As you think about your first FedEx route investment, you are probably also thinking about how large you can (or want to) grow that investment.
We talked previously about how all businesses, including FedEx Ground businesses, benefit from scale. As your business sizes up, your per unit expenses decrease.
When you think about scaling a FedEx routes investment, however, you also need to think about P&D scale requirements outlined by FedEx Ground.
What Does Scale Mean?
Every FedEx Ground terminal serves a defined geographic territory. FedEx Ground closely monitors—and prevents via scale requirements—any contractor/entity from growing too large or too small within a single terminal. They do so by prescribing the number of daily stops an entity can make as a percent of all terminal stops.
An average FedEx Ground terminal makes about 15,000 stops per day. As an example, if a terminal has a scale cap of 12% then no entity operating from that terminal should be making more than 1,800 stops in a day.
Every FedEx Ground terminal has a unique scale cap based on the size of the terminal and the geographic composition of the service area. Each FedEx terminal attempts to limit operations out of their terminal to between 8 and 20% of terminal stop volume.
There is also a scale minimum. In most terminals, you must complete at least 500 stops per day.
Scale is not a suggestion in FedEx Ground terminals. It is a strict cap and FedEx Ground will take it seriously if an entity exceeds scale. Back to our example, if a terminal’s scale cap is 12%, then FedEx Ground views an entity completing 12.1% of the terminal stops as a concern.
Some FedEx Ground terminal managers are more intense about scale than others. Their jobs are on the line if a contractor materially exceeds scale guidelines and then causes major service failures in a market.
Why Scale Requirements Exist
Scale regulations exist for an excellent reason: FedEx Ground strives to prevent operational failure of one entity from impacting deliveries for an entire region.
History offers good reason to worry about scale. In the early 2000s DHL had a large presence in the United States and actively competed with FedEx Ground and UPS. However, a number of their contractors grew too large and when those contractors experienced failures, entire cities paid the price. After several high profile failures and the start of the economic recession, DHL pulled the plug on all US-based operations in 2008.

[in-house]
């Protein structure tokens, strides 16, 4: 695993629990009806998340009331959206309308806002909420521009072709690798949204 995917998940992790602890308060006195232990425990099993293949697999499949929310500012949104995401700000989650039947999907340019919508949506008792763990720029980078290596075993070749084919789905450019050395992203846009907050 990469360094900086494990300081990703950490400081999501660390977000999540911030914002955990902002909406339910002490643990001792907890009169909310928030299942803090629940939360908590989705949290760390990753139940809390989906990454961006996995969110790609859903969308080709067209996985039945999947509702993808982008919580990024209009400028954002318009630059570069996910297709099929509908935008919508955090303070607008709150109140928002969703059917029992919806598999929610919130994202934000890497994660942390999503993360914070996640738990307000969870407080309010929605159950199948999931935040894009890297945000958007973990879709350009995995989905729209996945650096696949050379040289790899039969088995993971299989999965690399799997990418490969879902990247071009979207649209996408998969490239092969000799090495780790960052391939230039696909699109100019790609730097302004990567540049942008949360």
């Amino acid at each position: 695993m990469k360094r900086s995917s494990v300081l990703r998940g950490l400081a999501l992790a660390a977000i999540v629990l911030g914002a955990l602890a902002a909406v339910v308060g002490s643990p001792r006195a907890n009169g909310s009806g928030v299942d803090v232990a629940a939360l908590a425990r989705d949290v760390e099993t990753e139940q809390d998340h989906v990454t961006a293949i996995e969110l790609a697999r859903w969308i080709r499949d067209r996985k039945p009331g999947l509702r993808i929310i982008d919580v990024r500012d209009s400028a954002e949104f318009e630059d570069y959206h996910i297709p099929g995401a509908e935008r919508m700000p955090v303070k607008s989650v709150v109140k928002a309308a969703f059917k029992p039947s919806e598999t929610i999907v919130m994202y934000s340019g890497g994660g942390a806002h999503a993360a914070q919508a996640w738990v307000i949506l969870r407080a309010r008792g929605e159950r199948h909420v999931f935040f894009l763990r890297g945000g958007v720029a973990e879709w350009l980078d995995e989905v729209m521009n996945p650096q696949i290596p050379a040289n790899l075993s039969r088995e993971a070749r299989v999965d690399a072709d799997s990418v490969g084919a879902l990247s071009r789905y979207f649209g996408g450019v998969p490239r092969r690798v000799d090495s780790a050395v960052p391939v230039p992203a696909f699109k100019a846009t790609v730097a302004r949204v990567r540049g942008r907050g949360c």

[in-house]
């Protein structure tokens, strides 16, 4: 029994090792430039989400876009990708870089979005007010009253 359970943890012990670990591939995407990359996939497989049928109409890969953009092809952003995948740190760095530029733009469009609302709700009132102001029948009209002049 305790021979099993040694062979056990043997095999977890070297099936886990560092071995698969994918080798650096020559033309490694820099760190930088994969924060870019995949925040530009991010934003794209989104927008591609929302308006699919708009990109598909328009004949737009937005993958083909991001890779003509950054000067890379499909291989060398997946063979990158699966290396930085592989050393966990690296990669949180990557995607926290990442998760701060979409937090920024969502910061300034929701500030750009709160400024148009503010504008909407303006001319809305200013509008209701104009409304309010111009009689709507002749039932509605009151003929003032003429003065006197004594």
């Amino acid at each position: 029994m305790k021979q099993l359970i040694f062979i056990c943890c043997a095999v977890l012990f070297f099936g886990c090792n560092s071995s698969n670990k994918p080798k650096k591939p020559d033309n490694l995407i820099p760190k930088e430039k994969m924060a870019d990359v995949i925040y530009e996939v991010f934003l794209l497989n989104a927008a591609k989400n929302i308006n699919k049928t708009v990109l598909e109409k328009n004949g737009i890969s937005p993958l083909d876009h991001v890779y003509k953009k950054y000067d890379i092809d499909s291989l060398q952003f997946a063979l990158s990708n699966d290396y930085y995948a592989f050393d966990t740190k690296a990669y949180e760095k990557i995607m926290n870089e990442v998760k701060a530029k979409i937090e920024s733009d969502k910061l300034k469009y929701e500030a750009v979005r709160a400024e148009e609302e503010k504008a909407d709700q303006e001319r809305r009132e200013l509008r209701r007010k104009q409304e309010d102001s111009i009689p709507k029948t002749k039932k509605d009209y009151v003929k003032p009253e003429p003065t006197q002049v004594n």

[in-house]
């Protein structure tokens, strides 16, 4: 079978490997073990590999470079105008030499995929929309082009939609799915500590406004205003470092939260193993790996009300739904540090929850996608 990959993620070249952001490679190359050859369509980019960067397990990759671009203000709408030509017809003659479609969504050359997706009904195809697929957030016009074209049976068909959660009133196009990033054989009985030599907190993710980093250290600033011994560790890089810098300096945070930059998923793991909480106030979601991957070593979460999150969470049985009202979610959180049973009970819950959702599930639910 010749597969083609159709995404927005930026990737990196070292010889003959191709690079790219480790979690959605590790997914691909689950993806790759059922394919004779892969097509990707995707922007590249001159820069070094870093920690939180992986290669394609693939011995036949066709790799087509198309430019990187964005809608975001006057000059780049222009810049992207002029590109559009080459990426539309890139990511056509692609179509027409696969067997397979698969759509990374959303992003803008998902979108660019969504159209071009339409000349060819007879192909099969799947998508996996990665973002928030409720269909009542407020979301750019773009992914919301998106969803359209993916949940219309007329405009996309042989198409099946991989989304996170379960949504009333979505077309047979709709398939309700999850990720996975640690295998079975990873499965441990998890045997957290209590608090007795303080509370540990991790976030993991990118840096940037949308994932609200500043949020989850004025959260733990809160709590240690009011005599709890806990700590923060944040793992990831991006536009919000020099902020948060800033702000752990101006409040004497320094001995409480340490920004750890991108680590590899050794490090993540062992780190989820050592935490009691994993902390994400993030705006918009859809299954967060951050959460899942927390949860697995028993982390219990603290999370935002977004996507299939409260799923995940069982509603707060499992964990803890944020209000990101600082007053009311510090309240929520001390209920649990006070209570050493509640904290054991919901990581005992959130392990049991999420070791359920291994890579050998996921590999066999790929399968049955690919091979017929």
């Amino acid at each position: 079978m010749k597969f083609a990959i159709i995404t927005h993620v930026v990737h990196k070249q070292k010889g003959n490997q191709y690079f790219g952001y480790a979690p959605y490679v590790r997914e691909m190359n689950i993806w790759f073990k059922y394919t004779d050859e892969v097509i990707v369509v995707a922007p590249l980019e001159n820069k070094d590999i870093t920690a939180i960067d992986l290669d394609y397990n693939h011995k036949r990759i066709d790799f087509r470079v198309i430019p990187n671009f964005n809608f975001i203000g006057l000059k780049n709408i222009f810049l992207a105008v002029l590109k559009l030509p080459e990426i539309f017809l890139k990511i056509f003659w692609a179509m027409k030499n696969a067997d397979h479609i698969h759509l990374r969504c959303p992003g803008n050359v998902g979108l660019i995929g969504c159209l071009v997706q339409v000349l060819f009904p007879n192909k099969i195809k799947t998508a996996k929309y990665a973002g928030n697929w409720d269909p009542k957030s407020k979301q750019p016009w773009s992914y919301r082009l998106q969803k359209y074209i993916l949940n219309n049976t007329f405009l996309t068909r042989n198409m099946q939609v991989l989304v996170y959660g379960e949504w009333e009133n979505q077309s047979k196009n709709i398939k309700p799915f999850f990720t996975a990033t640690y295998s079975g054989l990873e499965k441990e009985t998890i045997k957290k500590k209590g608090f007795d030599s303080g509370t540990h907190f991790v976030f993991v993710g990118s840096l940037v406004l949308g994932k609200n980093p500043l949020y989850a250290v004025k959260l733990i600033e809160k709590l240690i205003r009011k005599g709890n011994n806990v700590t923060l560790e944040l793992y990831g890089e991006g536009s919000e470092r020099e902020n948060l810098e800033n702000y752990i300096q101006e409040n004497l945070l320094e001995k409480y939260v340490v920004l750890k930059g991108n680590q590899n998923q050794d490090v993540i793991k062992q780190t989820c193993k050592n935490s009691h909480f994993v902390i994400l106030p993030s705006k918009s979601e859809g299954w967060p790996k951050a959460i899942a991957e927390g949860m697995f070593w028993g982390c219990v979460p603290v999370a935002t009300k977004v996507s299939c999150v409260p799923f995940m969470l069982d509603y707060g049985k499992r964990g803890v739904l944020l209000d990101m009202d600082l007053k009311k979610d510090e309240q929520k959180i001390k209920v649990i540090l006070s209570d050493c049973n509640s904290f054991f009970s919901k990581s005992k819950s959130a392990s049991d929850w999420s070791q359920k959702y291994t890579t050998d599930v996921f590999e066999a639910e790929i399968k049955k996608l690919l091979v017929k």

If your entity regularly exceeds scale in a terminal FedEx Ground will likely require you to sell a portion of your routes so that you come back under the scale cap.
Where Can You Get Scale Details?
Each terminal has its own scale requirements and these numbers are not publicly available. The senior manager of each FedEx Ground terminal knows and monitors scale for their terminal.
As you conduct due diligence on a route you will want to talk to the operation’s current owner about scale requirements. Additionally, you may want to work with a buyer-side consultant to work through possible growth opportunities.
If you move forward with the purchase of a FedEx Ground operation, you can get into scale details with the terminal’s senior manager at your AIM meeting.
What About Linehaul?
The percentage guidelines we discuss here are specific to P&D operations.
FedEx Ground caps linehaul operations by allowing no more than 15 assigned runs per entity per district.
How Do You Plan for Scale?
Knowing all of this about scale, what can you do as you plan for a FedEx routes investment?
Plan your first investment with scale in mind.
Be cautious about the size of your initial operation and consider your opportunities for growth before you acquire your first routes. If after time you want to grow larger, how can you do so?
Approach grandfathered operations with caution.
Some current operations exceed their terminal’s scale cap. Their entity received a pass during the ISP transition because of their historical size and performance. If you consider purchasing an operation that exceeds its terminal cap, know that if your operations give your terminal manager any cause for concern FedEx Ground can (and probably will) force you to sell a portion of your routes to meet present-day scale requirements.
Do not plan for FedEx Ground to increase scale percentages.
FedEx’s recent actions indicate that they intend to strictly enforce scale requirements and, if anything, may lower scale percentages as time goes on. Do not purchase an operation hoping FedEx will allow you to exceed scale in the future or believing a terminal will increase its cap.
If you want to understand more about scale and how to strategically plan for your investment, work with our team.